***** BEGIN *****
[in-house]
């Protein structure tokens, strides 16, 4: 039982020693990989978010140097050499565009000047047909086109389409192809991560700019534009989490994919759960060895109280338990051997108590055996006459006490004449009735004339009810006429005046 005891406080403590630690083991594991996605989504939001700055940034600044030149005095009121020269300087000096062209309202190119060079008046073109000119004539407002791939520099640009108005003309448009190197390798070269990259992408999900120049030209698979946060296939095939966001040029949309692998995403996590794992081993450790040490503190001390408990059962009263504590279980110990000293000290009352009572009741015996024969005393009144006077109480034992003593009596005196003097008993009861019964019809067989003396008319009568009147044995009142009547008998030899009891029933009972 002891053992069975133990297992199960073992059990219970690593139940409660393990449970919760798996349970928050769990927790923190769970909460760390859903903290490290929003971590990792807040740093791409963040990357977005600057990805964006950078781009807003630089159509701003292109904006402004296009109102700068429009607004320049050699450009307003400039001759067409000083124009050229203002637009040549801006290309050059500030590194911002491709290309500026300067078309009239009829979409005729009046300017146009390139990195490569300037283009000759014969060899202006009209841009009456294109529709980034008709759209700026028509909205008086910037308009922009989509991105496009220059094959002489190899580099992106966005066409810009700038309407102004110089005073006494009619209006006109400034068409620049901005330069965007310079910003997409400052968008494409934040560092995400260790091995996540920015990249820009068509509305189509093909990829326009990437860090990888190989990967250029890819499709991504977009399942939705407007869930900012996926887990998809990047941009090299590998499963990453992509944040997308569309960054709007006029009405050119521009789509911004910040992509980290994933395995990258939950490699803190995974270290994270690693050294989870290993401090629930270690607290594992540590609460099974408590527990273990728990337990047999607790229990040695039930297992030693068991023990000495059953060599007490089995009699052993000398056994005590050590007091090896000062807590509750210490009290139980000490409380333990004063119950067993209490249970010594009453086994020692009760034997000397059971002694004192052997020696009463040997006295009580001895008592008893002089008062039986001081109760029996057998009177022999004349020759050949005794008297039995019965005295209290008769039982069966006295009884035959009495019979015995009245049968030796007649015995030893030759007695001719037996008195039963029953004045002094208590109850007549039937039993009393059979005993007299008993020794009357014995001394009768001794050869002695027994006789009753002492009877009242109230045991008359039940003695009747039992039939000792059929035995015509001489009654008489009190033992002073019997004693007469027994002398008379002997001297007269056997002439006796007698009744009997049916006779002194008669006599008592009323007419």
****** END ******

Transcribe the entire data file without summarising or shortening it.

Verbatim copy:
[in-house]
């Protein structure tokens, strides 16, 4: 039982020693990989978010140097050499565009000047047909086109389409192809991560700019534009989490994919759960060895109280338990051997108590055996006459006490004449009735004339009810006429005046 005891406080403590630690083991594991996605989504939001700055940034600044030149005095009121020269300087000096062209309202190119060079008046073109000119004539407002791939520099640009108005003309448009190197390798070269990259992408999900120049030209698979946060296939095939966001040029949309692998995403996590794992081993450790040490503190001390408990059962009263504590279980110990000293000290009352009572009741015996024969005393009144006077109480034992003593009596005196003097008993009861019964019809067989003396008319009568009147044995009142009547008998030899009891029933009972 002891053992069975133990297992199960073992059990219970690593139940409660393990449970919760798996349970928050769990927790923190769970909460760390859903903290490290929003971590990792807040740093791409963040990357977005600057990805964006950078781009807003630089159509701003292109904006402004296009109102700068429009607004320049050699450009307003400039001759067409000083124009050229203002637009040549801006290309050059500030590194911002491709290309500026300067078309009239009829979409005729009046300017146009390139990195490569300037283009000759014969060899202006009209841009009456294109529709980034008709759209700026028509909205008086910037308009922009989509991105496009220059094959002489190899580099992106966005066409810009700038309407102004110089005073006494009619209006006109400034068409620049901005330069965007310079910003997409400052968008494409934040560092995400260790091995996540920015990249820009068509509305189509093909990829326009990437860090990888190989990967250029890819499709991504977009399942939705407007869930900012996926887990998809990047941009090299590998499963990453992509944040997308569309960054709007006029009405050119521009789509911004910040992509980290994933395995990258939950490699803190995974270290994270690693050294989870290993401090629930270690607290594992540590609460099974408590527990273990728990337990047999607790229990040695039930297992030693068991023990000495059953060599007490089995009699052993000398056994005590050590007091090896000062807590509750210490009290139980000490409380333990004063119950067993209490249970010594009453086994020692009760034997000397059971002694004192052997020696009463040997006295009580001895008592008893002089008062039986001081109760029996057998009177022999004349020759050949005794008297039995019965005295209290008769039982069966006295009884035959009495019979015995009245049968030796007649015995030893030759007695001719037996008195039963029953004045002094208590109850007549039937039993009393059979005993007299008993020794009357014995001394009768001794050869002695027994006789009753002492009877009242109230045991008359039940003695009747039992039939000792059929035995015509001489009654008489009190033992002073019997004693007469027994002398008379002997001297007269056997002439006796007698009744009997049916006779002194008669006599008592009323007419």